Now that we cleared up the past, let's look at the future: In the past, you could install your VooDoo3 into a PCI slot and ignore the AGP slot. But PCI-Express and AGP are exclusive to each other. So if you buy a PCI-Express board, it won't even HAVE AGP. That is, unless SiS finds a workaround.

But you're saying...keep the old board and buy new AGP cards as needed? ATI and nVidia have plans to quit producing high end cards for AGP motherboards. Think about it, what's the most powerfull PCI video card you can get, the Radeon 9100?

<font color=blue>Only a place as big as the internet could be home to a hero as big as Crashman!</font color=blue>
<font color=red>Only a place as big as the internet could be home to an ego as large as Crashman's!</font color=red>
Anonymous
a b à CPUs
January 20, 2004 10:00:45 PM

>To begin with, everything you said is wrong. The first
>Intel chipset to support AGP was the LX, it was AGP2x.

Thx for refreshing my memory on that one

>Now about implying that there wasn't any benefit until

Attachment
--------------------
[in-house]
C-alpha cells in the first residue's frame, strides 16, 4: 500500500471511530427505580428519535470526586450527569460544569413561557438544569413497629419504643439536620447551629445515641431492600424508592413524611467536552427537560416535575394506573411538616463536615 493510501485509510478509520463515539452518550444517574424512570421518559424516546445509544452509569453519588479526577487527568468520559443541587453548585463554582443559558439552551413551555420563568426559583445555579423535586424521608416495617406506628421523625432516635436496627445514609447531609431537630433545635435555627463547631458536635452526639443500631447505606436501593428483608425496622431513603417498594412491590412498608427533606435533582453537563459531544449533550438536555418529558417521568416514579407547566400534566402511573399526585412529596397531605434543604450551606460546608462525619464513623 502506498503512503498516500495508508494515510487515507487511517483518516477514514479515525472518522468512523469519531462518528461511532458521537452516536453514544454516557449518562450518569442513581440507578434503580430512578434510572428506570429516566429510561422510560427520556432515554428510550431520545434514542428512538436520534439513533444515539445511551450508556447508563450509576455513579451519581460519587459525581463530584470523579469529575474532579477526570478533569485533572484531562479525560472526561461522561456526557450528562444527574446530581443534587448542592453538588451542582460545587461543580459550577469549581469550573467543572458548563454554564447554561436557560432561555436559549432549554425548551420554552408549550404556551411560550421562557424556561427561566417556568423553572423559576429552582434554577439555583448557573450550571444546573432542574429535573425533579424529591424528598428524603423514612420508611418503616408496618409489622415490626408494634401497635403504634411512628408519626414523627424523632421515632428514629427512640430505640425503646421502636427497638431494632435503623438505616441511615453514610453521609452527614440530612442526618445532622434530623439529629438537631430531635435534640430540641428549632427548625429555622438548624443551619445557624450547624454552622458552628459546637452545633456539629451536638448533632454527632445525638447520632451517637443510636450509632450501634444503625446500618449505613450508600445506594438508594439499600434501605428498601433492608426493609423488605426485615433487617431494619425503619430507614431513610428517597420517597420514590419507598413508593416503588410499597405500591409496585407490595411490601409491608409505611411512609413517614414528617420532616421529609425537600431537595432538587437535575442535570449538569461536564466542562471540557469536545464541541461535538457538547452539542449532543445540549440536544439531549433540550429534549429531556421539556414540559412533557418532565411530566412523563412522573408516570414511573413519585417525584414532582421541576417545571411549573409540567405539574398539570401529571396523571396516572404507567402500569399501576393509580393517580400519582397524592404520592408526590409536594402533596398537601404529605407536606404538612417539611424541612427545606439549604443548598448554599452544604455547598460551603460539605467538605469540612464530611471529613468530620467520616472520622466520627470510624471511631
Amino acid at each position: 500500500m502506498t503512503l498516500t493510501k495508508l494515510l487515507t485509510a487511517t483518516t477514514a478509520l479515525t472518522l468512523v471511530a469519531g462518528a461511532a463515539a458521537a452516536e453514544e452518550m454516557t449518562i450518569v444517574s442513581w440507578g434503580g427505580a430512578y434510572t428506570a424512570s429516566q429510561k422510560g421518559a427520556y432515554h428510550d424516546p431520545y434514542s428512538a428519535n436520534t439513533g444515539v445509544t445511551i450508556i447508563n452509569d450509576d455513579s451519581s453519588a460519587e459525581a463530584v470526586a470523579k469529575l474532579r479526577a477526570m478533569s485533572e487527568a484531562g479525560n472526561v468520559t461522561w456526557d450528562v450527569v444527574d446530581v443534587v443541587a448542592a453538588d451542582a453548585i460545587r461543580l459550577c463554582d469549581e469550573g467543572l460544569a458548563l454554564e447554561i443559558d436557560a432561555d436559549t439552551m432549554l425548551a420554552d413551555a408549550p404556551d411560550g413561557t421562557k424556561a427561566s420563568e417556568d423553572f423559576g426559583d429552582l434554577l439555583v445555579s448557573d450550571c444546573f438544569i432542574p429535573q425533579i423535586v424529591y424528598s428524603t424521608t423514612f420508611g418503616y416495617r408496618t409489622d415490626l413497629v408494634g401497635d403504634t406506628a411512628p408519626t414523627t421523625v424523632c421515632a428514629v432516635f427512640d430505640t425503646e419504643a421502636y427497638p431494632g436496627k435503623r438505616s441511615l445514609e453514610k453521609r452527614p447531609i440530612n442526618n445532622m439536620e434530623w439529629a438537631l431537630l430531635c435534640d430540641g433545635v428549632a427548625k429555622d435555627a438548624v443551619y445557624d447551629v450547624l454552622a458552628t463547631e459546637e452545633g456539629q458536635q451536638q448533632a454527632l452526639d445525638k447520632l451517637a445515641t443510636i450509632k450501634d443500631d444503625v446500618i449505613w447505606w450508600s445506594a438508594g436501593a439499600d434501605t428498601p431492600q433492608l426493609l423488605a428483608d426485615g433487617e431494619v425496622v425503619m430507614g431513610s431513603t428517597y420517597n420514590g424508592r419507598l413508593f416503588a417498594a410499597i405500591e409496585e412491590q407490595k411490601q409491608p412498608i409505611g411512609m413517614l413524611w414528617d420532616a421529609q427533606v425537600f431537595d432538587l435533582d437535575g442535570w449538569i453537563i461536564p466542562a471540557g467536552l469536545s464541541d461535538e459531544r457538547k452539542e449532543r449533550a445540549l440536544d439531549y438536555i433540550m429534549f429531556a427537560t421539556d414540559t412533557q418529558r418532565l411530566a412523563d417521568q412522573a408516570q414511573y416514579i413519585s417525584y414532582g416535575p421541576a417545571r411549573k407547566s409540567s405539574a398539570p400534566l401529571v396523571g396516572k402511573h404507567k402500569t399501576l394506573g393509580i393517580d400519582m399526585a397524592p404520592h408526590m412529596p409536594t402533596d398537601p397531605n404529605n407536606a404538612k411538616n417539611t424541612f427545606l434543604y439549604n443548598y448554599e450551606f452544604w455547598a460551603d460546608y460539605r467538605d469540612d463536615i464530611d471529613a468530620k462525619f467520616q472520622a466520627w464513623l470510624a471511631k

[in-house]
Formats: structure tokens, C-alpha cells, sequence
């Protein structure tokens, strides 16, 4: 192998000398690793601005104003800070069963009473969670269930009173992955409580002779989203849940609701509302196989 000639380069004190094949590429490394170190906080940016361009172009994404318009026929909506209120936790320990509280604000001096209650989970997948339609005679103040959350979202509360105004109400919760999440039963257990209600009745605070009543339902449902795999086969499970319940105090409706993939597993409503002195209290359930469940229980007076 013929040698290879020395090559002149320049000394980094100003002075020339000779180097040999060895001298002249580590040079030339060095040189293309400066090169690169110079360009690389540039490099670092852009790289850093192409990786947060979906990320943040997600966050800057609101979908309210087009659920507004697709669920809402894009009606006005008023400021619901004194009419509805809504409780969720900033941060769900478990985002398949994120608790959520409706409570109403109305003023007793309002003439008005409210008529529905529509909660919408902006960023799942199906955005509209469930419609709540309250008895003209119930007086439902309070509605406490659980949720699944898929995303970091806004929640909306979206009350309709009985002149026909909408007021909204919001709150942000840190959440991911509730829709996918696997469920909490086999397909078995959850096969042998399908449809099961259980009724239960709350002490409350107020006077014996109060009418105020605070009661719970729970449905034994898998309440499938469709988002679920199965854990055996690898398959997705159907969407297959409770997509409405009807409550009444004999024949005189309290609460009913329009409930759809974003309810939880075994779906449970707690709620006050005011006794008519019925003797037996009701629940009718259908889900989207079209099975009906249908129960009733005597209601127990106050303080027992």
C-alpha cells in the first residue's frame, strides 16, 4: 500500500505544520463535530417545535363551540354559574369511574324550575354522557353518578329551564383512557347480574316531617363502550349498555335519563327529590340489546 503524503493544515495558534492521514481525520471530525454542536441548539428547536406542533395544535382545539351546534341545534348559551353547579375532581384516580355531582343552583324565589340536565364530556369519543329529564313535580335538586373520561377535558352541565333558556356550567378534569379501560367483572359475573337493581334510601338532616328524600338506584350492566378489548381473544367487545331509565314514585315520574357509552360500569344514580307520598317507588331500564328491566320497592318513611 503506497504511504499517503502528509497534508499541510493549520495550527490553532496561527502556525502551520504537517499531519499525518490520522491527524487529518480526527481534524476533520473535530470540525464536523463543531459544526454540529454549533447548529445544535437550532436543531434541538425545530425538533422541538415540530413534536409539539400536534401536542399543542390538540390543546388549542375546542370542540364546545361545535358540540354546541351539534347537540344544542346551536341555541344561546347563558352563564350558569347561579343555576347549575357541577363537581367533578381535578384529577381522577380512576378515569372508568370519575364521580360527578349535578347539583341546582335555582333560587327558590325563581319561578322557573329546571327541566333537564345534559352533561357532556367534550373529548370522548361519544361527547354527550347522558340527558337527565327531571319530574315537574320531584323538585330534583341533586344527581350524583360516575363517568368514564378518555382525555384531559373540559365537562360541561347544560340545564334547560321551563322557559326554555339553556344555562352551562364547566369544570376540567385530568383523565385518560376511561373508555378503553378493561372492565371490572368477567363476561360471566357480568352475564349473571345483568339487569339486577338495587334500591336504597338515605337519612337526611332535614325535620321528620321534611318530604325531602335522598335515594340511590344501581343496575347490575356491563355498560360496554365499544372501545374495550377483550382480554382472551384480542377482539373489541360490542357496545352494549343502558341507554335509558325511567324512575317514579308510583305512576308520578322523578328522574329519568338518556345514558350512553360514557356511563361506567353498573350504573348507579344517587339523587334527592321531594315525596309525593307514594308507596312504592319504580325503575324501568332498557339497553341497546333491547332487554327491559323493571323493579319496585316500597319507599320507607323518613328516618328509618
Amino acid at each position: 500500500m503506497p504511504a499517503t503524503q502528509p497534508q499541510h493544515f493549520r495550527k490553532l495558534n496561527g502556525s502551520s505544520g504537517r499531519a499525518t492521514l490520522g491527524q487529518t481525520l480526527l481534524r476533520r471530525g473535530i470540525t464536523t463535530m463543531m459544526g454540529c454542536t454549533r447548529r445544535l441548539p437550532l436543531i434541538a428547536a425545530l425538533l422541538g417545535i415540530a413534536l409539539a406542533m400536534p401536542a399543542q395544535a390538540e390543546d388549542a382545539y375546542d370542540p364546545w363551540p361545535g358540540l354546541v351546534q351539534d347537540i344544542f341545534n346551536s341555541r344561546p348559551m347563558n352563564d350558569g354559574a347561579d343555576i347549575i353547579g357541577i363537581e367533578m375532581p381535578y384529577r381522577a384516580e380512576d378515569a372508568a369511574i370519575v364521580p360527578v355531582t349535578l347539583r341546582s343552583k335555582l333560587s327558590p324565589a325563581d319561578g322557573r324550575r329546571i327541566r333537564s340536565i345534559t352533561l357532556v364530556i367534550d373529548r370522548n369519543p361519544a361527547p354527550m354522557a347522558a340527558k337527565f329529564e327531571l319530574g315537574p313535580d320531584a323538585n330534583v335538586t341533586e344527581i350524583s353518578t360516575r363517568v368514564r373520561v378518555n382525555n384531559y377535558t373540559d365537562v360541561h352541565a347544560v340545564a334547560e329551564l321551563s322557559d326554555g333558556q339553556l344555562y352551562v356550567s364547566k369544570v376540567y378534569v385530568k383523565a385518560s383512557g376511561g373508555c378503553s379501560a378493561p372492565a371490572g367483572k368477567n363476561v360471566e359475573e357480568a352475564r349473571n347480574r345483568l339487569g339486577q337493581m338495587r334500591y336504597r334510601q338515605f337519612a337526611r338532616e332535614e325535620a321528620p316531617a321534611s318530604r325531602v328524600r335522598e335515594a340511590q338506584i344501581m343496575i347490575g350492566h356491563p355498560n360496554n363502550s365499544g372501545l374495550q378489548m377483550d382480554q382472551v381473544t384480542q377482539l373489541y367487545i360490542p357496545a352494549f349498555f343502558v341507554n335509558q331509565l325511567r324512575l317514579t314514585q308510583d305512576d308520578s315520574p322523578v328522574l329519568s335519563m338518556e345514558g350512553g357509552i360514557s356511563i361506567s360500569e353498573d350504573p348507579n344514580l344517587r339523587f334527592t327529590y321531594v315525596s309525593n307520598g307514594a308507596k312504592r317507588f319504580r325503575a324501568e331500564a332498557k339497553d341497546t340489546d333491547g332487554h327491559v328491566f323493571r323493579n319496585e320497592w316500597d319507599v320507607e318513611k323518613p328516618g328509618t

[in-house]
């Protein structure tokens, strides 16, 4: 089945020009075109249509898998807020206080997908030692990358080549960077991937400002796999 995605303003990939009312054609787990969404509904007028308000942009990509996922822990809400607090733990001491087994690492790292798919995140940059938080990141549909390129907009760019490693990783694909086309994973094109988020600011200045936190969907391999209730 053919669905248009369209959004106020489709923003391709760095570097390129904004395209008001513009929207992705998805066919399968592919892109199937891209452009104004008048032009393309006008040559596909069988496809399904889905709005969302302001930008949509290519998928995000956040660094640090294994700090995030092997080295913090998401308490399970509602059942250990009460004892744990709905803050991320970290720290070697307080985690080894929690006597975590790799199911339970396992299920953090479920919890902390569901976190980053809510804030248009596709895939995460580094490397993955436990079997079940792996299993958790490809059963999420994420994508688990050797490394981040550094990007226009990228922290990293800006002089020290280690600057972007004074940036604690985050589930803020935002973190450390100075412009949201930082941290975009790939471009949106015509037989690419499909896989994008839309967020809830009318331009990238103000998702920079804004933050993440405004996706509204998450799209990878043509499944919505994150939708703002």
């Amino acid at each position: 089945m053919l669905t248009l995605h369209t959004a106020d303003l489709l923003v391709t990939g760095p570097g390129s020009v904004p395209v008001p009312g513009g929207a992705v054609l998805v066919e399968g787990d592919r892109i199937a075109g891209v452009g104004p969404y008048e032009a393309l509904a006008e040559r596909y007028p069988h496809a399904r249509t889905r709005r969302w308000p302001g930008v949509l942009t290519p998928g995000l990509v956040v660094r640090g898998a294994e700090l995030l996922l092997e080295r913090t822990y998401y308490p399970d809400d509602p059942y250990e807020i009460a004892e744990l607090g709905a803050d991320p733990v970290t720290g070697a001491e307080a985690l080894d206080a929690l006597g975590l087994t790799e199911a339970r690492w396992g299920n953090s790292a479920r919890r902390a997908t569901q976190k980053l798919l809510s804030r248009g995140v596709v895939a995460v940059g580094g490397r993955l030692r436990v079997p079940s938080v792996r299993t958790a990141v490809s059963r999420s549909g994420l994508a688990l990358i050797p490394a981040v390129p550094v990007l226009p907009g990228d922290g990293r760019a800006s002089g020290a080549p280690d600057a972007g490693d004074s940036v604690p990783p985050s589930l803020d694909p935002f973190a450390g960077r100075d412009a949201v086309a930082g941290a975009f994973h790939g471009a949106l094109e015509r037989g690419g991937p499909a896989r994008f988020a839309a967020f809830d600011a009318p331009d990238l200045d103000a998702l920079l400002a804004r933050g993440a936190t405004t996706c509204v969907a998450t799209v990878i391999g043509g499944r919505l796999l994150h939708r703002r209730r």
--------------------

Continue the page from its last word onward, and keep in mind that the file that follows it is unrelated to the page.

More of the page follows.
>AGP4x, you can put a Radeon 9800XT on AGP2x and loose only
>a few FPS in most games compared to AGP8x.

Which kind of proofs my point that the AGP interface isnt really a bottleneck for gaming, especially not a 8x one. If AGP is not a bottleneck, then PCI express won't bring any tangible performance improvements any time soon.

>Also, AGP came out around the time of the nVidia Riva 128, >an excellent card

Euh, no it wasnt. I had one, and it was far inferior to the Voodoo's of my friends for pretty much any game. Not too mention many games only supported Glide acceleration back then. But that is beside the point...

> TNT2 actually DID push 3DFX out of the market

Yeah, TNT2 finally overtook the Voodoo's, but mainly because 3DFX had not come up with any decent new product since the venerable Voodoo2. Not because of the superiority of nVidia's AGP cards versus 3DFX's PCI cards.

> In the past, you could install your VooDoo3 into a PCI
>slot and ignore the AGP slot. But PCI-Express and AGP are
>exclusive to each other. So if you buy a PCI-Express board,
>it won't even HAVE AGP.

If true, that begs the question how many people will line up to get a PCI express board that will not take their Radeon 9800 or GFFX card, and force them to buy a new videocard as well that uses an interface that doesnt bring them anything.